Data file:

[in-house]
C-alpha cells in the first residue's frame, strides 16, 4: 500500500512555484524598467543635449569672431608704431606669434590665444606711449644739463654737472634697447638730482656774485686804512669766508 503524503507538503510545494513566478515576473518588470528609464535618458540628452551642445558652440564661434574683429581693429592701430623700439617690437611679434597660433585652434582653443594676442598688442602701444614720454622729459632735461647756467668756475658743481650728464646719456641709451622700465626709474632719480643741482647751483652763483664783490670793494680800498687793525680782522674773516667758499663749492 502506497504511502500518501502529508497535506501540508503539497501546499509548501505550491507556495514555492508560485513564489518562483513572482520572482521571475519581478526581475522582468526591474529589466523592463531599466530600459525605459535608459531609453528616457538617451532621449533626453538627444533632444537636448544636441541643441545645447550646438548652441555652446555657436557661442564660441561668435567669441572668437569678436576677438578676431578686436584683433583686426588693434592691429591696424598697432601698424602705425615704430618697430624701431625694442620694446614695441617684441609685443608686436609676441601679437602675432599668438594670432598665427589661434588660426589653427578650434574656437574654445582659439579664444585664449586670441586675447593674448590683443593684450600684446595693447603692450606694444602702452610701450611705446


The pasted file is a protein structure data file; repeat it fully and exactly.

[in-house]
C-alpha cells in the first residue's frame, strides 16, 4: 500500500512555484524598467543635449569672431608704431606669434590665444606711449644739463654737472634697447638730482656774485686804512669766508 503524503507538503510545494513566478515576473518588470528609464535618458540628452551642445558652440564661434574683429581693429592701430623700439617690437611679434597660433585652434582653443594676442598688442602701444614720454622729459632735461647756467668756475658743481650728464646719456641709451622700465626709474632719480643741482647751483652763483664783490670793494680800498687793525680782522674773516667758499663749492 502506497504511502500518501502529508497535506501540508503539497501546499509548501505550491507556495514555492508560485513564489518562483513572482520572482521571475519581478526581475522582468526591474529589466523592463531599466530600459525605459535608459531609453528616457538617451532621449533626453538627444533632444537636448544636441541643441545645447550646438548652441555652446555657436557661442564660441561668435567669441572668437569678436576677438578676431578686436584683433583686426588693434592691429591696424598697432601698424602705425615704430618697430624701431625694442620694446614695441617684441609685443608686436609676441601679437602675432599668438594670432598665427589661434588660426589653427578650434574656437574654445582659439579664444585664449586670441586675447593674448590683443593684450600684446595693447603692450606694444602702452610701450611705446